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Economic Evaluation

Bad science in health economics: complementary medicine, costs and mortality

By Chris Sampson, David Whitehurst and Andrew Street In December 2012, an article was published in The European Journal of Health Economics with the title ‘Patients whose GP knows complementary medicine tend to have lower costs and live longer’. We… Read More »Bad science in health economics: complementary medicine, costs and mortality

The potential of the super QALY to reconcile the key contentions in health economics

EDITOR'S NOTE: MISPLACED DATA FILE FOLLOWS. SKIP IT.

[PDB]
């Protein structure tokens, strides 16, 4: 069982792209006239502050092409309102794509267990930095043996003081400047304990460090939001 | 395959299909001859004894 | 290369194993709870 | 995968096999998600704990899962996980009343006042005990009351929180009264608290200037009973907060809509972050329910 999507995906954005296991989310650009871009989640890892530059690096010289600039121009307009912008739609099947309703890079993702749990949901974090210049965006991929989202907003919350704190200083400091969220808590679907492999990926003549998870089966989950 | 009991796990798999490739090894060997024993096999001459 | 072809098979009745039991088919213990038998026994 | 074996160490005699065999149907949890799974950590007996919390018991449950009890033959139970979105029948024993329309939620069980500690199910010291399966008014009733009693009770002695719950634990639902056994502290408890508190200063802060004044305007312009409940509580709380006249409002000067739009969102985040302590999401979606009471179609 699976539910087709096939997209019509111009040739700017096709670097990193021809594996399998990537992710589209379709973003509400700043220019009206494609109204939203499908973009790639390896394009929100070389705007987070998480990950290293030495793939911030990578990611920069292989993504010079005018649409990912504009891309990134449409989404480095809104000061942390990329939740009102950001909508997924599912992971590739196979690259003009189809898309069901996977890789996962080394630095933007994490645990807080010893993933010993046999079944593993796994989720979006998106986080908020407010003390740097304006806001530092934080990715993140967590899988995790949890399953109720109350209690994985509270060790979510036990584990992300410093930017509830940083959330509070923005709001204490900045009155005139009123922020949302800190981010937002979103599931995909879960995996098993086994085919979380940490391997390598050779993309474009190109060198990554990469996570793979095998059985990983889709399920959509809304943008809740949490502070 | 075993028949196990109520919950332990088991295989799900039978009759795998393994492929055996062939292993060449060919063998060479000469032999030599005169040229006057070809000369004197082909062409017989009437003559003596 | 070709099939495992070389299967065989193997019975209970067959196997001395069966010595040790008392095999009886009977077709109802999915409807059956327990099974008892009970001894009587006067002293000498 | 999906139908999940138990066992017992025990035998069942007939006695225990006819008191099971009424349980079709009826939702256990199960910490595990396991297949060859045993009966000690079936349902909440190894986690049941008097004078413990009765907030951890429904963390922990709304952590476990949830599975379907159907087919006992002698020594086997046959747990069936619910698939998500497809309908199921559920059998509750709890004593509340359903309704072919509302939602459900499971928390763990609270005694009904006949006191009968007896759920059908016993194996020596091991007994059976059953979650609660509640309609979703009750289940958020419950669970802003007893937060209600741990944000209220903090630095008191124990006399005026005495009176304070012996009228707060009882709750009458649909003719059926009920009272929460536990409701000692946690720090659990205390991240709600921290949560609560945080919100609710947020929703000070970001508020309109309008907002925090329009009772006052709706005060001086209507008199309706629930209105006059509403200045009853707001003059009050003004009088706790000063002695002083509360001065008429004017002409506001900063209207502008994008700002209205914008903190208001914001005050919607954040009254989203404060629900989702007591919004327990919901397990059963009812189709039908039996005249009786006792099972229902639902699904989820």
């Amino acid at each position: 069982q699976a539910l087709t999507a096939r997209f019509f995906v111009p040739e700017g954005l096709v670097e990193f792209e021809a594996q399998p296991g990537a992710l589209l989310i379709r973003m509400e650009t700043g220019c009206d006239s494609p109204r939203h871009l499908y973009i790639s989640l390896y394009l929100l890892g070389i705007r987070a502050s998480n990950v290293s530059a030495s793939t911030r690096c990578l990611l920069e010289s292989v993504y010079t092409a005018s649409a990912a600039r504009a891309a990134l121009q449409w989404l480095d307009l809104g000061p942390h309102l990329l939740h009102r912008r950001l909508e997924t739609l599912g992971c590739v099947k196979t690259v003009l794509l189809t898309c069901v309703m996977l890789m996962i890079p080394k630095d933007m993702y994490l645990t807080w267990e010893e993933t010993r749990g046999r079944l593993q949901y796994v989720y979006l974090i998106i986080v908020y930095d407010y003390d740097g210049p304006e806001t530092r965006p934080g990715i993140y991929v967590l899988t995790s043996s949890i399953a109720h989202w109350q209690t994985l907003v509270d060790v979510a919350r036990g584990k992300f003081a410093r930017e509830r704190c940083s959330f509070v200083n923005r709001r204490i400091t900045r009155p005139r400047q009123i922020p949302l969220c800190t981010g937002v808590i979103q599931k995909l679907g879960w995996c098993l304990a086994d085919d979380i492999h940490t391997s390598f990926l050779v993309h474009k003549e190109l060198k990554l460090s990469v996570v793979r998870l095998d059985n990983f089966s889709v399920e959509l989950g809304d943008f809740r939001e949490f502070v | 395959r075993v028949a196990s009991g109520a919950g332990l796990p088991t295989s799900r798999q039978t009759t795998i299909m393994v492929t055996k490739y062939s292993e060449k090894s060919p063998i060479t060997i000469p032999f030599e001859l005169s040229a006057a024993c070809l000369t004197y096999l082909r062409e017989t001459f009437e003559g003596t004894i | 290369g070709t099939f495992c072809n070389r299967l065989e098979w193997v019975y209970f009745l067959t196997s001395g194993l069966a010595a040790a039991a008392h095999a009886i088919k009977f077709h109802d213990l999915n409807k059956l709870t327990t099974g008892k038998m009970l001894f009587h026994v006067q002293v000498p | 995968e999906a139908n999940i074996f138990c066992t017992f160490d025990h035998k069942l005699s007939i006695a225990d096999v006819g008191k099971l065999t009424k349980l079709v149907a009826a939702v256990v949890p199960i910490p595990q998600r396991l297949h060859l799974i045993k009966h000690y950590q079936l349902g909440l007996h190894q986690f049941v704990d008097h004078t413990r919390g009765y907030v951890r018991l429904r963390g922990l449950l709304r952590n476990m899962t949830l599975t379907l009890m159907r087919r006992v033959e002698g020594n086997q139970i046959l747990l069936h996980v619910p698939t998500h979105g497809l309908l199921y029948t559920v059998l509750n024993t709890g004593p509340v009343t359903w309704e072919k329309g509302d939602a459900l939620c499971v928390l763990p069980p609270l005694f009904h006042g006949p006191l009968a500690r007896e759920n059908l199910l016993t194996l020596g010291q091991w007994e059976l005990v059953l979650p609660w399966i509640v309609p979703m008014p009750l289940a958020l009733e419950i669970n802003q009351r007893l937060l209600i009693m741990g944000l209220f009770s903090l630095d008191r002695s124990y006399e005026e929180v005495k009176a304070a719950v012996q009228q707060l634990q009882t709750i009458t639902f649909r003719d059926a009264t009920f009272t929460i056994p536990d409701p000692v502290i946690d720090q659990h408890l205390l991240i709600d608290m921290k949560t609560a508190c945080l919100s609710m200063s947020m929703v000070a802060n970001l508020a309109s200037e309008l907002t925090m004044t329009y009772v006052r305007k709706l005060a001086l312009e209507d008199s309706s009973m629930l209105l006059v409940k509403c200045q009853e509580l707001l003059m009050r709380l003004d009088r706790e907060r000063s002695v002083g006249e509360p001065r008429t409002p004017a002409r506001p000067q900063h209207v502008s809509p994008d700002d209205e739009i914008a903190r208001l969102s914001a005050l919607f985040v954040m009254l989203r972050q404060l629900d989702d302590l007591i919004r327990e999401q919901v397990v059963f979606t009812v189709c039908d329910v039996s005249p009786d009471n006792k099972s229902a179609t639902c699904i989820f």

Economics is largely about trade-offs and compromise. Academics study the former but don’t often engage in the latter. In health economics, as in other fields, a key trade-off is between equity and efficiency. We’ve been studying this for a.very.long.time. Despite this, as… Read More »The potential of the super QALY to reconcile the key contentions in health economics

Cannabis and asbestos: The cost-effectiveness of prohibition as health policy

The aim of a health intervention is generally to cause a cost-effective increase to some normative outcome such as by reducing mortality, increasing productivity and so forth. Often policy makers want to encourage or discourage certain behaviours by using incentives… Read More »Cannabis and asbestos: The cost-effectiveness of prohibition as health policy